'Yellow Vest' (Gilets Jaunes) movement in Bourges, central France. Photograph:( AFP )
Large numbers of riot police patrolled the streets of the city, firing tear gas at protesters and arresting at least two
Around 200 "yellow vests" demonstrators protested in the western French city of Nantes on Saturday, for what the movement has dubbed "Act 13" of their weekly demonstrations that have shaken President Emmanuel Macron's authority.
Large numbers of riot police patrolled the streets of the city, firing tear gas at protesters and arresting at least two.
The Interior Ministry put the total number of protesters around France at 12,000, including 4,000 in Paris. A police source, however, said numbers were higher, with 21,000 demonstrators taking part in rallies outside Paris.
The "yellow vest" demonstrators, named for high-visibility car jackets, began in mid-November over fuel taxes then broadened into a more general revolt against a political class they view as out of touch with common people.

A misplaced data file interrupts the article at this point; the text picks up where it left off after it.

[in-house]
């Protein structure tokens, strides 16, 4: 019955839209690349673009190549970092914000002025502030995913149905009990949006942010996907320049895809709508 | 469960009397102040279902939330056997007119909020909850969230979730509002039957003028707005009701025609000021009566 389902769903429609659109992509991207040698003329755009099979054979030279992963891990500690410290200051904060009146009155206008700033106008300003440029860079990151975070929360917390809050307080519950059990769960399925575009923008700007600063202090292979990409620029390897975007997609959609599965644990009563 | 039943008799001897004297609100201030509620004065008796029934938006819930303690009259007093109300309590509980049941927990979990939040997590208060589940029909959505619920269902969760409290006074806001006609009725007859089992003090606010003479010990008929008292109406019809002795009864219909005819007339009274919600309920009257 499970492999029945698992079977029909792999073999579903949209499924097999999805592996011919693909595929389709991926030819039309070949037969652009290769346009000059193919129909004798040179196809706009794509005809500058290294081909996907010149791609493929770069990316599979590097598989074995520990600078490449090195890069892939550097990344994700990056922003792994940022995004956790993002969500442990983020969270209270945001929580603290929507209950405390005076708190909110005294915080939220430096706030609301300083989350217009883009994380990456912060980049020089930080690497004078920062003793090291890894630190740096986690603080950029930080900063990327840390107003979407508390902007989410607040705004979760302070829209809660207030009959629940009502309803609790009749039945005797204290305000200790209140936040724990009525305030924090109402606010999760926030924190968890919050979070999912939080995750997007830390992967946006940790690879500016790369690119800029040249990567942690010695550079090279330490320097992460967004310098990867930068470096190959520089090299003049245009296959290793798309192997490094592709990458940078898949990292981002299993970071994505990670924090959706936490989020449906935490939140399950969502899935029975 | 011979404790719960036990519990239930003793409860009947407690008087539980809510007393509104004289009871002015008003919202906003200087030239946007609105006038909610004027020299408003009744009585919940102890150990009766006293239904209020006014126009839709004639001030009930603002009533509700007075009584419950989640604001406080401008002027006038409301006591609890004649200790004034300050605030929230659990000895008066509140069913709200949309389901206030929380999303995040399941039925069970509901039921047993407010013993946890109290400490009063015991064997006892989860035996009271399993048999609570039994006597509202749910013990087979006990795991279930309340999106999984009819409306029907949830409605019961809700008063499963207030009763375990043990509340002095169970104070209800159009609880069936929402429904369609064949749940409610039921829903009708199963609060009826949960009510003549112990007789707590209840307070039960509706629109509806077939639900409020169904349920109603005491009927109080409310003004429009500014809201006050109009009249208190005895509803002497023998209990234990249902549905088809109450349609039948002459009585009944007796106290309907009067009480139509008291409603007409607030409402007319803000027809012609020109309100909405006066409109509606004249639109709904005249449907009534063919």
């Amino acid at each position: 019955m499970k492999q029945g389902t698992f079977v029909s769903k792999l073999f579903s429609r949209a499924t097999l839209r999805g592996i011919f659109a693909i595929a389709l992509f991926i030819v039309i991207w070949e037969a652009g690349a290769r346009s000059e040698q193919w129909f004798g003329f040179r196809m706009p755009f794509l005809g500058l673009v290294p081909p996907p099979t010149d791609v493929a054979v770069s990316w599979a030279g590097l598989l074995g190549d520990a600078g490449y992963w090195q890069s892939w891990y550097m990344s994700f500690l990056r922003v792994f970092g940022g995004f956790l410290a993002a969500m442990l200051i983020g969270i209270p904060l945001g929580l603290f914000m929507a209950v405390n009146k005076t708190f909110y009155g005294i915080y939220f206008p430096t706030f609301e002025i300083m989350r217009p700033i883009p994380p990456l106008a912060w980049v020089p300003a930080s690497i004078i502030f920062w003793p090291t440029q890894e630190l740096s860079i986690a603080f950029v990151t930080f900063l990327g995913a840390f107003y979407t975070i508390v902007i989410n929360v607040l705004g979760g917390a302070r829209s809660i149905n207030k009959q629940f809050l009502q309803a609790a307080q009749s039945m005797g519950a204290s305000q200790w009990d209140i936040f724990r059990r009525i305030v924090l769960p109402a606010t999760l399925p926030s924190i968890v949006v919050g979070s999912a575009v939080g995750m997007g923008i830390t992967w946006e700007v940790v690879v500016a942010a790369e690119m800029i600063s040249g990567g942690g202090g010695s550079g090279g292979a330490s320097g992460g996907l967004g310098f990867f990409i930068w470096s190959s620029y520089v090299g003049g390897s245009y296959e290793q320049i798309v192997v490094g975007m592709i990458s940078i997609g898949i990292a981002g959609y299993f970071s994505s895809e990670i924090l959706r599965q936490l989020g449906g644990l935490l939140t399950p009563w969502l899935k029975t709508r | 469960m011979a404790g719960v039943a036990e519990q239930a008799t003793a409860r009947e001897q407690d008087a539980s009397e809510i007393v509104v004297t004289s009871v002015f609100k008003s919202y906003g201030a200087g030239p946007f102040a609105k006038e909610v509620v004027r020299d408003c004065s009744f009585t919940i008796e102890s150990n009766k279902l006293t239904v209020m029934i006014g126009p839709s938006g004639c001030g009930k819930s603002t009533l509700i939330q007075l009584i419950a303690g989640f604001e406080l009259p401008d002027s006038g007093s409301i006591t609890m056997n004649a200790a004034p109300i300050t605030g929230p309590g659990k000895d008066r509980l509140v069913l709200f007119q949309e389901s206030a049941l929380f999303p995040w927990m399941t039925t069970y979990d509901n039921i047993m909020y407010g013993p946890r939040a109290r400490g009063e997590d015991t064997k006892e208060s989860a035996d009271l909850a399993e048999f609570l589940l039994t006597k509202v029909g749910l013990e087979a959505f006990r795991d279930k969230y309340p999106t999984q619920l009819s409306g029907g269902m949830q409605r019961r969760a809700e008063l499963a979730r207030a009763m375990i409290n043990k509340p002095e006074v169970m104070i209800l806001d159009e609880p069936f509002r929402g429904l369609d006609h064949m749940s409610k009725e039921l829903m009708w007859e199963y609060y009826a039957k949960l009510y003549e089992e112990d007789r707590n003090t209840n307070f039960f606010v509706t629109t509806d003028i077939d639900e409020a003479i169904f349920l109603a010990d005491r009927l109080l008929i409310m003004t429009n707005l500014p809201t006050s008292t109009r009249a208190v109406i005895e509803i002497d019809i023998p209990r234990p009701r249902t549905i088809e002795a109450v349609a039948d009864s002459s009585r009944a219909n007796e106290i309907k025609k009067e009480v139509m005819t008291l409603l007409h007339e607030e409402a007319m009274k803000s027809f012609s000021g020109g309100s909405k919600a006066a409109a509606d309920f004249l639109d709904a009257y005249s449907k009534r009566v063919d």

Ignore France-Italy diplomatic spat
Around 200 "yellow vest" protesters from southern France tried to cross the border to Italy on Saturday to meet with Italians who they said shared their grievances.
Police blocked the group, led by Maxime Nicolle, who took part in a joint demonstration of French and Italian protesters in Sanremo on Friday.
The "yellow vests" said the diplomatic spat between Italy and France meant nothing to them.
France has recalled its ambassador in Rome on Thursday after what Paris described as baseless and repeated attacks from Italy's political leaders in past months, and urged Italy to return to a more friendly stance.
Deputy Prime Minister Luigi Di Maio, who also leads the populist, anti-establishment 5-Star party, said he had stopped over in France on Tuesday and met "yellow vests" leader Christophe Chalencon and candidates on the grassroots movement's list for European Parliament elections in May.
Nicolle slammed De Maio's meeting, saying many "yellow vests" opposed a list for the European elections. He added that Saturday's attempted visit to Italy was meant to explain to the Italian people their demands for better purchasing power and more participative democracy.